Large Scale Learning from Text, Images and Social Interactions
In this project, WNCG Prof. Joydeep Ghosh and his students and collaborators developed numerous discriminative and generative models for solving large scale transfer learning problems prevalent in text document analysis, social network study, recommender systems, object recognition from images, evolution of financial data and sports analytics.
Scarcity of labeled data in applications is a challenging problem that hinders the predictive capabilities of machine learning algorithms. Additionally, the distribution of data changes over time and renders models trained with older data less capable of discovering useful structure from the newly available data. Transfer learning creates a convenient framework for overcoming problems where the learning of a model specific to a domain can benefit the learning of other models in other domains through either simultaneous training of domains or sequential transfer of knowledge from one domain to the others.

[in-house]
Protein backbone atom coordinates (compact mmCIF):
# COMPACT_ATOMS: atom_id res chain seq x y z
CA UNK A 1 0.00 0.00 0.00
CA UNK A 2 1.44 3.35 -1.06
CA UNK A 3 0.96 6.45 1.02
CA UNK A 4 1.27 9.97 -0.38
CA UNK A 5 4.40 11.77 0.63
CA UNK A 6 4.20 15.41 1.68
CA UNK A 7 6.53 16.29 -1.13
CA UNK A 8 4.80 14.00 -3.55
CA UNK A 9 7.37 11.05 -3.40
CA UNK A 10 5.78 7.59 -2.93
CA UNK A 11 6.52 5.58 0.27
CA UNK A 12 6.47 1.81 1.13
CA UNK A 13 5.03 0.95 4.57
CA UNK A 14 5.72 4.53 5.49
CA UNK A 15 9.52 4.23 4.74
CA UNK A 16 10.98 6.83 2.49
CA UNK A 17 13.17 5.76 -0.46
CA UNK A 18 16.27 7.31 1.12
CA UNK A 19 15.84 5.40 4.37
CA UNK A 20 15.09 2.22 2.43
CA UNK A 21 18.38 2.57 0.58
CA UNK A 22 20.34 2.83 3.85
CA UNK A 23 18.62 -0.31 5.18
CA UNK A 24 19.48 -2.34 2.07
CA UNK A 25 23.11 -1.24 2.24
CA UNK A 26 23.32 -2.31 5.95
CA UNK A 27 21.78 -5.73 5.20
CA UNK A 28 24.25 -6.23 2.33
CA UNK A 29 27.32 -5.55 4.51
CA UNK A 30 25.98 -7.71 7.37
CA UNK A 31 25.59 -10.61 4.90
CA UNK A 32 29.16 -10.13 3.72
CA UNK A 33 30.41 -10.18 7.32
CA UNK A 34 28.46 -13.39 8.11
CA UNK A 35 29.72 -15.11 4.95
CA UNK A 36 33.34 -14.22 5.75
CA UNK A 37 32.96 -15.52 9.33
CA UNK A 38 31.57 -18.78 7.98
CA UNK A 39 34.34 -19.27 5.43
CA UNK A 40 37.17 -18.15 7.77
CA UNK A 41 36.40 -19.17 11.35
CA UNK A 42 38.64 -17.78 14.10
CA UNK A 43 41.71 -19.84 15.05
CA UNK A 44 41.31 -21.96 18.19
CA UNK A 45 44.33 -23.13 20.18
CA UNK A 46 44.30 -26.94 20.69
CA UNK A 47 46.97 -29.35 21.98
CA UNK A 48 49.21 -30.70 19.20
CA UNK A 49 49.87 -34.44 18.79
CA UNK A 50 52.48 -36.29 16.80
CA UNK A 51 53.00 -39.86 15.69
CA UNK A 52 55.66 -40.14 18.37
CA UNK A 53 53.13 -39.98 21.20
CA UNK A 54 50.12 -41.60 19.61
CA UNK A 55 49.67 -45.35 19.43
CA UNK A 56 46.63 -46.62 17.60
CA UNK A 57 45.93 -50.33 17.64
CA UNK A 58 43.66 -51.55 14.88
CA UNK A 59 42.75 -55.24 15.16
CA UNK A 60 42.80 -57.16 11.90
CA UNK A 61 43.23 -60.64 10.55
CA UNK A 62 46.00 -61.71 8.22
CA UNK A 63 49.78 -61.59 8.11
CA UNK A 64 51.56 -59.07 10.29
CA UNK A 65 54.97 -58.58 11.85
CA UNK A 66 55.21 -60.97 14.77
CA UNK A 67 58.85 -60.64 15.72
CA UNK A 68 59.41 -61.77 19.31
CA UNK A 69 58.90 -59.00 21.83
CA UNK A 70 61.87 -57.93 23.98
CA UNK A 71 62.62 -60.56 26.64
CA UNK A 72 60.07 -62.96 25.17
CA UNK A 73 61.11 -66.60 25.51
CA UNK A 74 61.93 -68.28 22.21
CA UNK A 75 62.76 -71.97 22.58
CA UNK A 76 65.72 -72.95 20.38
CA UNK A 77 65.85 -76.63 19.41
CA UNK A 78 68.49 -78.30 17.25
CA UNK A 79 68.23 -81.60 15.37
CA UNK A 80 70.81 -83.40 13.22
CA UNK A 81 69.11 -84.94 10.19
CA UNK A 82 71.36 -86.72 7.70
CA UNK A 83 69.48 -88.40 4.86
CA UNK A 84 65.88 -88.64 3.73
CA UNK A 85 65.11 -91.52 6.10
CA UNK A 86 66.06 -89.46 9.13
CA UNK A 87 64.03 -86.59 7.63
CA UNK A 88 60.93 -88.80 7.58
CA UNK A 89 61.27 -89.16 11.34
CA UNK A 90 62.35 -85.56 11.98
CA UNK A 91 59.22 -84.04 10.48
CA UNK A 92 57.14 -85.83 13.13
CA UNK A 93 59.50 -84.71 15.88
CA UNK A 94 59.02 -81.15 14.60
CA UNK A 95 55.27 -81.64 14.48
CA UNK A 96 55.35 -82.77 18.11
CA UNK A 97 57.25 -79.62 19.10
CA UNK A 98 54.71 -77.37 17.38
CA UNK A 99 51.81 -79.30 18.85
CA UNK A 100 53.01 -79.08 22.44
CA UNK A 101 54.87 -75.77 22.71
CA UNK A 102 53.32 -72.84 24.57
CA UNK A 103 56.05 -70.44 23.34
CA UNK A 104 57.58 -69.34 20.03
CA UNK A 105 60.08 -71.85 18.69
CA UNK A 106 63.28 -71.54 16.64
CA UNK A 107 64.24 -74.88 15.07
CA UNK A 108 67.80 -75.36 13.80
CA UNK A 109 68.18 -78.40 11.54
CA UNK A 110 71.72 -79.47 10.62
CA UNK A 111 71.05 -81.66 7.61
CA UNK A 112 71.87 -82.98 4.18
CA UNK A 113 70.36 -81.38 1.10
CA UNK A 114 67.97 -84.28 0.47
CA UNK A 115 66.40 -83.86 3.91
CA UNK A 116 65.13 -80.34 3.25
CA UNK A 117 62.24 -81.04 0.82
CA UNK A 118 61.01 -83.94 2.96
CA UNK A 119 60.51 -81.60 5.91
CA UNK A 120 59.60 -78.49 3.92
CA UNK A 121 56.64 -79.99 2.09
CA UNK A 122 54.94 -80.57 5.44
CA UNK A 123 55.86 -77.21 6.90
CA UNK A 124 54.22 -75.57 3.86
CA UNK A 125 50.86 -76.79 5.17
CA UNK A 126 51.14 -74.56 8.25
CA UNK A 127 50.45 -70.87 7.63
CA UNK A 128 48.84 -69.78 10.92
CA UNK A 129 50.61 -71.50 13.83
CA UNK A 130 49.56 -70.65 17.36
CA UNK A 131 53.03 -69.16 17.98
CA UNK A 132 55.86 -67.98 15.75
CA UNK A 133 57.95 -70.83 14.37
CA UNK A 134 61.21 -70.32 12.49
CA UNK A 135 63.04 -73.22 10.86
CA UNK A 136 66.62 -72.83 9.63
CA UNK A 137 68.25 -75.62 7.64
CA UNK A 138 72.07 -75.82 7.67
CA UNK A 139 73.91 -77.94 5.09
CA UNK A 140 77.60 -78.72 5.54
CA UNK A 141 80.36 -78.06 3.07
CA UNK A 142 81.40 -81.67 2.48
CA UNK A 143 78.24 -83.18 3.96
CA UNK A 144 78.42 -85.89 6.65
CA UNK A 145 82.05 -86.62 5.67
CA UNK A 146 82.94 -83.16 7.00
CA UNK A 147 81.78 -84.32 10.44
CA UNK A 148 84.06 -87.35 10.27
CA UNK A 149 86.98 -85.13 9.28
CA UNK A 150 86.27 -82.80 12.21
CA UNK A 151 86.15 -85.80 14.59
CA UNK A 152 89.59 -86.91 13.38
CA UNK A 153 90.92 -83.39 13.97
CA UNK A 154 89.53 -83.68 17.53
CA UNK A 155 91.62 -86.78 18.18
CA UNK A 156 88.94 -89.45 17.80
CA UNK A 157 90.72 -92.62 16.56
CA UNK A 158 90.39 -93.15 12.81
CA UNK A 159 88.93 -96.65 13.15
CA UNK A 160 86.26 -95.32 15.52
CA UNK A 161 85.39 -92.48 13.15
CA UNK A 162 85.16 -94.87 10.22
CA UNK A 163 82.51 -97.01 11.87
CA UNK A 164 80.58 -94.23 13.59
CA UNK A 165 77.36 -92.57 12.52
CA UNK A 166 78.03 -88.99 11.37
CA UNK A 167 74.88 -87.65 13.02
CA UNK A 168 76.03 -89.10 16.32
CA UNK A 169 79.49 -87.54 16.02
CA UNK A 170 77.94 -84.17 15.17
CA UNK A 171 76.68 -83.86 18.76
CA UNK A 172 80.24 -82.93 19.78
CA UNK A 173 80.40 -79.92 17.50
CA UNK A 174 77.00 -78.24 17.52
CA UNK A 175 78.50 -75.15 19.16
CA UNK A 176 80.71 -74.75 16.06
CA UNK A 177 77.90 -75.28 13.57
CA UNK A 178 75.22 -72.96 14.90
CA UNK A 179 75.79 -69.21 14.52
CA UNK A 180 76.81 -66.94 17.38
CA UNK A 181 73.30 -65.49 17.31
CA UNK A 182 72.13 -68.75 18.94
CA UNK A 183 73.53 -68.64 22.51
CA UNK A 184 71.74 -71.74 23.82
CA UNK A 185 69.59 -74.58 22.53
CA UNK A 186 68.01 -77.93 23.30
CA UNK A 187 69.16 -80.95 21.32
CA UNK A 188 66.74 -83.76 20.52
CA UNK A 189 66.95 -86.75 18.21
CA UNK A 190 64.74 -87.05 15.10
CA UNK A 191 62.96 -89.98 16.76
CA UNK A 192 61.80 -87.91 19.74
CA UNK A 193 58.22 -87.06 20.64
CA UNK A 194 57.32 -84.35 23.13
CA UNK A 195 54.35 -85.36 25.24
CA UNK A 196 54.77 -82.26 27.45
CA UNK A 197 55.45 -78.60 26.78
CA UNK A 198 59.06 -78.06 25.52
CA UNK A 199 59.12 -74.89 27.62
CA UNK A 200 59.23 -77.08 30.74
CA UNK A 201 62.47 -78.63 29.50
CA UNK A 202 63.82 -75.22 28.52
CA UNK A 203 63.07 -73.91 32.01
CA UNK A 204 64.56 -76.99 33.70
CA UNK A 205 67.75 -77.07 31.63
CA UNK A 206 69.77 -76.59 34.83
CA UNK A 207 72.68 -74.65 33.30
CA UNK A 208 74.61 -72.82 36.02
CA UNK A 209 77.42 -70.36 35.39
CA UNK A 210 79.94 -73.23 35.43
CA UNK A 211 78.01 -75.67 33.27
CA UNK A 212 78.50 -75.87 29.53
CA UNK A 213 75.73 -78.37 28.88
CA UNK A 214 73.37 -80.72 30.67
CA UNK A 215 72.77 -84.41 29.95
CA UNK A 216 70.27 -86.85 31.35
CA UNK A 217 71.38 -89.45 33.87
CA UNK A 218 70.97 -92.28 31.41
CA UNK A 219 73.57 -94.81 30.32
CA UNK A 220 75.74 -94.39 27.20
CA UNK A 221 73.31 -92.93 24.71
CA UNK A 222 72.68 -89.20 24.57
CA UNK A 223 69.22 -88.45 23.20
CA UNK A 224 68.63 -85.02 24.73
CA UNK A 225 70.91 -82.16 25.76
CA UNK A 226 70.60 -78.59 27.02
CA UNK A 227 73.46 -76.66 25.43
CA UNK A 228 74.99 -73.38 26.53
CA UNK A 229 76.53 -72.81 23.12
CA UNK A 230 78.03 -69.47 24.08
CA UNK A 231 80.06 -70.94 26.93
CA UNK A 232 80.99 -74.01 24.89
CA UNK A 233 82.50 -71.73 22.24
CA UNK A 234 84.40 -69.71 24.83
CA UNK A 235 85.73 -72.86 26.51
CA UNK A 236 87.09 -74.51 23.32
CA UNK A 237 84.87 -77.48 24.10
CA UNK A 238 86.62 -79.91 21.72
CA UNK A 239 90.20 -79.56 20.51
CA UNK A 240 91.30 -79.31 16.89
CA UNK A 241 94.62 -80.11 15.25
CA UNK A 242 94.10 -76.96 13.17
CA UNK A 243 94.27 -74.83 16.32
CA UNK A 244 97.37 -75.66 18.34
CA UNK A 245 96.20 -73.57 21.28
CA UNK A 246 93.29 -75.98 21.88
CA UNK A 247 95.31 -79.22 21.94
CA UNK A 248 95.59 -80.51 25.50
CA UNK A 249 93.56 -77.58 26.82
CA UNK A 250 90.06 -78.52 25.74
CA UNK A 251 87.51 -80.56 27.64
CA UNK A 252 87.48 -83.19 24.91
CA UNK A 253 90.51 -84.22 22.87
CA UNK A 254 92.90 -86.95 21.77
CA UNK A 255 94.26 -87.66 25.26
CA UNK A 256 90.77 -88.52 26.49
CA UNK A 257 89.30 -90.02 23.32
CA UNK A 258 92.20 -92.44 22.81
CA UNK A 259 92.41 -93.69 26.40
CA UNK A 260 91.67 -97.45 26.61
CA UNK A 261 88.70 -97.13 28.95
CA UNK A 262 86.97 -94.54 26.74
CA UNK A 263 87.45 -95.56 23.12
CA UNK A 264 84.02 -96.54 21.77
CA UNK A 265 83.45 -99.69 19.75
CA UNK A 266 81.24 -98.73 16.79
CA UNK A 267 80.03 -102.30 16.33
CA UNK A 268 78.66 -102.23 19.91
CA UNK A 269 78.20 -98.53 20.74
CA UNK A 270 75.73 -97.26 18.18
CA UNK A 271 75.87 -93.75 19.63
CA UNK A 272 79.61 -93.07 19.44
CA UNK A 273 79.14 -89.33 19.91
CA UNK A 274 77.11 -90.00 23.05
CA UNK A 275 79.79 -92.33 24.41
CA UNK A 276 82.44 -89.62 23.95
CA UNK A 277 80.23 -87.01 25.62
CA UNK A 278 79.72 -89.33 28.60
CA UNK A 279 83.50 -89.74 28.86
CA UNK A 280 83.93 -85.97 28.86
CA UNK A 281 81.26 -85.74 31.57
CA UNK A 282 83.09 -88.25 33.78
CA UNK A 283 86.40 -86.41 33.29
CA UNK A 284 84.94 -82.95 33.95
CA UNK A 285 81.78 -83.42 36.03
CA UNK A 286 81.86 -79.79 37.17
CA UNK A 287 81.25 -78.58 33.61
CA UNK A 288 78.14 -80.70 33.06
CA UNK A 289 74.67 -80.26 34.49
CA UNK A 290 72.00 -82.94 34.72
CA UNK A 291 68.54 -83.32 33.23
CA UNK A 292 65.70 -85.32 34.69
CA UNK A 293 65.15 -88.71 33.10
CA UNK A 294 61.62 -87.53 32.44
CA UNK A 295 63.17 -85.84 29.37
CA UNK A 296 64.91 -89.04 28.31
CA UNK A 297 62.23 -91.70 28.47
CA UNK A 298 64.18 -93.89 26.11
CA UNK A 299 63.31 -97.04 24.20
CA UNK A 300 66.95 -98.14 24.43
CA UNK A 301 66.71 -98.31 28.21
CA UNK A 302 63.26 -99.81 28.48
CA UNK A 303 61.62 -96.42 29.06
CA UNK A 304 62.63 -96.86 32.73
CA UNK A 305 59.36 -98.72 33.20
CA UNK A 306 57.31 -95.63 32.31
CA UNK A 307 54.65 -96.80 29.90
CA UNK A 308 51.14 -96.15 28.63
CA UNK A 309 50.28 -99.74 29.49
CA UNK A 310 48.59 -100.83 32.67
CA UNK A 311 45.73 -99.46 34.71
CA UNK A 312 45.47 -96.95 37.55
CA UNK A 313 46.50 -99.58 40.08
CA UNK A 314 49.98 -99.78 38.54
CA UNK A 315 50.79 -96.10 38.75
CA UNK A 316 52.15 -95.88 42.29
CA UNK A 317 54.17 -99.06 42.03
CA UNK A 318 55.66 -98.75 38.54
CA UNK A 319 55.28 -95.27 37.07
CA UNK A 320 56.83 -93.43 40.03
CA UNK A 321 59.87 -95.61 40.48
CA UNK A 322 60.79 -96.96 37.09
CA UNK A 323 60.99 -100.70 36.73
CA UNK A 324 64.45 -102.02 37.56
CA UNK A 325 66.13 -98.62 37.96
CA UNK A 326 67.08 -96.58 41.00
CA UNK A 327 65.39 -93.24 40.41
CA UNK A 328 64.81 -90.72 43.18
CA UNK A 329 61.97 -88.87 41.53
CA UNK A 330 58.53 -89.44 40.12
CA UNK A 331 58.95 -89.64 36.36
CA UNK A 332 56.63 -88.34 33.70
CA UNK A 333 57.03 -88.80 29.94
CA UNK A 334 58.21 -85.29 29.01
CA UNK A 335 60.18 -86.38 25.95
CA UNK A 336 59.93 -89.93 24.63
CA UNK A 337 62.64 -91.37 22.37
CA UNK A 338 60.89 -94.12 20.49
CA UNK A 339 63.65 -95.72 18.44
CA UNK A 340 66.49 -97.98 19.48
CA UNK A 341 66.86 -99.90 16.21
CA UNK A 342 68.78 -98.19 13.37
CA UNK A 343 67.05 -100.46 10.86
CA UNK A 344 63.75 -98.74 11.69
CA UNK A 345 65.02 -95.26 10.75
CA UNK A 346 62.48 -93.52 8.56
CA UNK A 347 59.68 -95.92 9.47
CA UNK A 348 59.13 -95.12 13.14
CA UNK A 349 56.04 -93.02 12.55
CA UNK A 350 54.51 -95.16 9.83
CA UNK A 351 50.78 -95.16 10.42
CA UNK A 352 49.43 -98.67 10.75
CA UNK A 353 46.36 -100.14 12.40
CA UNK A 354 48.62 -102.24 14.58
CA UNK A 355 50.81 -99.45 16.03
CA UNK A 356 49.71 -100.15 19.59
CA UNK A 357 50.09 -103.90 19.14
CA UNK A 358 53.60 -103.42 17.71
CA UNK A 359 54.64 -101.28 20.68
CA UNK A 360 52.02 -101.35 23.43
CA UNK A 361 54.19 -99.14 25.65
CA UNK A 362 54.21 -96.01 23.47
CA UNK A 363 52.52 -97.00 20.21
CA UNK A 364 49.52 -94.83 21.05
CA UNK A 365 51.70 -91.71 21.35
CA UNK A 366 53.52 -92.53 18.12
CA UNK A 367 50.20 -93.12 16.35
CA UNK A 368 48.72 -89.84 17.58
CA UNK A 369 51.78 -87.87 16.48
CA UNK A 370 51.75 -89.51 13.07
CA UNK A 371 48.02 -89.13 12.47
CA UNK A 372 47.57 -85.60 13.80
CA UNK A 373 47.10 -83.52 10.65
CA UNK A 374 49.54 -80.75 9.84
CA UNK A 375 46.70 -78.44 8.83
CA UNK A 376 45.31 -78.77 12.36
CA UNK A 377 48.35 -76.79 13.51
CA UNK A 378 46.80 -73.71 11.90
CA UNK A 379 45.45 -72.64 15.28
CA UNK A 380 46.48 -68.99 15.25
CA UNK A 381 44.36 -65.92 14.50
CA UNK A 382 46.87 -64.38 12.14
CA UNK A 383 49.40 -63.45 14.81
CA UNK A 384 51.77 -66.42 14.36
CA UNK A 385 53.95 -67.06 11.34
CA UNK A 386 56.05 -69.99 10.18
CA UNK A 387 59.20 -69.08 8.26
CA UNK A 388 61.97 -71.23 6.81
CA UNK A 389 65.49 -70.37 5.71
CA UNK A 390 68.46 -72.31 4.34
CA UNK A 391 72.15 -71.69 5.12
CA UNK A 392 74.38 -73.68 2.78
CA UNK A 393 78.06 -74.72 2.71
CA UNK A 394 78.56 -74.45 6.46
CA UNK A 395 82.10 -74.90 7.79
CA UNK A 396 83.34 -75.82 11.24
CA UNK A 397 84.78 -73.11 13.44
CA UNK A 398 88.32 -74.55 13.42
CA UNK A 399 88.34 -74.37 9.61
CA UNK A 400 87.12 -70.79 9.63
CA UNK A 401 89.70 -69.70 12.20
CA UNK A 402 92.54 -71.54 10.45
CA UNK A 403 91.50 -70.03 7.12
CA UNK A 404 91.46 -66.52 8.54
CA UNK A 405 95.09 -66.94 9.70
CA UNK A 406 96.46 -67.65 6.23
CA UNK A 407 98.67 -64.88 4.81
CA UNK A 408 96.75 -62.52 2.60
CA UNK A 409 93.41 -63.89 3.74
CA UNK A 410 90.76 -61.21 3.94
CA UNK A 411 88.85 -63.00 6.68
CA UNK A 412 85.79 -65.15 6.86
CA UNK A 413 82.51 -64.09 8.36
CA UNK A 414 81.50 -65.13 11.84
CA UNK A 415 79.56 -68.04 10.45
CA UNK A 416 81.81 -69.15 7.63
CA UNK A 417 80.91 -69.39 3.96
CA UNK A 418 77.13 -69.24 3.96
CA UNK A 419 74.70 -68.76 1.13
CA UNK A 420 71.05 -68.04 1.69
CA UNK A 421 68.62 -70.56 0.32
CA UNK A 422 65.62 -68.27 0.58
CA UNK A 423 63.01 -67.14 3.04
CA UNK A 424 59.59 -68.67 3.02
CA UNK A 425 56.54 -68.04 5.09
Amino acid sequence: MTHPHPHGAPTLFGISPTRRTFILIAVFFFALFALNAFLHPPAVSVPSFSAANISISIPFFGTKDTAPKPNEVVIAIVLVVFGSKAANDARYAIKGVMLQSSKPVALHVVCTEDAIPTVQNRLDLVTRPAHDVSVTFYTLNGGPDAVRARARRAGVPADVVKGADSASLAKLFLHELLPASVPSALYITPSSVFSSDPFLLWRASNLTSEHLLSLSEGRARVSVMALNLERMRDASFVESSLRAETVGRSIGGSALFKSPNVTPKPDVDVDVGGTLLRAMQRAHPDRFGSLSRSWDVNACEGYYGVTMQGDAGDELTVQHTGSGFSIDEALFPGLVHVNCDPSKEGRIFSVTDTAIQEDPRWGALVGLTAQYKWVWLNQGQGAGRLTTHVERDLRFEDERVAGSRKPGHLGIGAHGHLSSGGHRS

All simultaneous-learning approaches maintain a low dimensional space shared across multiple domains. For sequential knowledge transfer, parameters of the model trained with data from an older domain are carefully adapted to fit the new distributions. Applications of such frameworks in problems like text classification, object recognition from images, network modeling for community detection and count data evolution have shown promising results so far.
Simultaneous knowledge transfer has also been integrated with active learning to gain additional benefits in domains where labeled data is expensive to obtain. Current research focuses on three applications: 1. simultaneous knowledge transfer with explicit feedback from human annotators, 2. development of non-parametric dynamic state-space models for analysis of count data that changes over time, 3. dynamic network modeling for security applications and anomaly detection.
This research is funded by the National Science Foundation, the U.S. Army Research Laboratory and the Office of Naval Research.
Paper 3: An Optimization Framework for Combining Ensembles of Classifiers and Clusterers with Applications to Non-Transductive Semi-Supervised Learning and Transfer Learning (to appear in ACM Transactions on Knowledge Discovery from Data, 2014)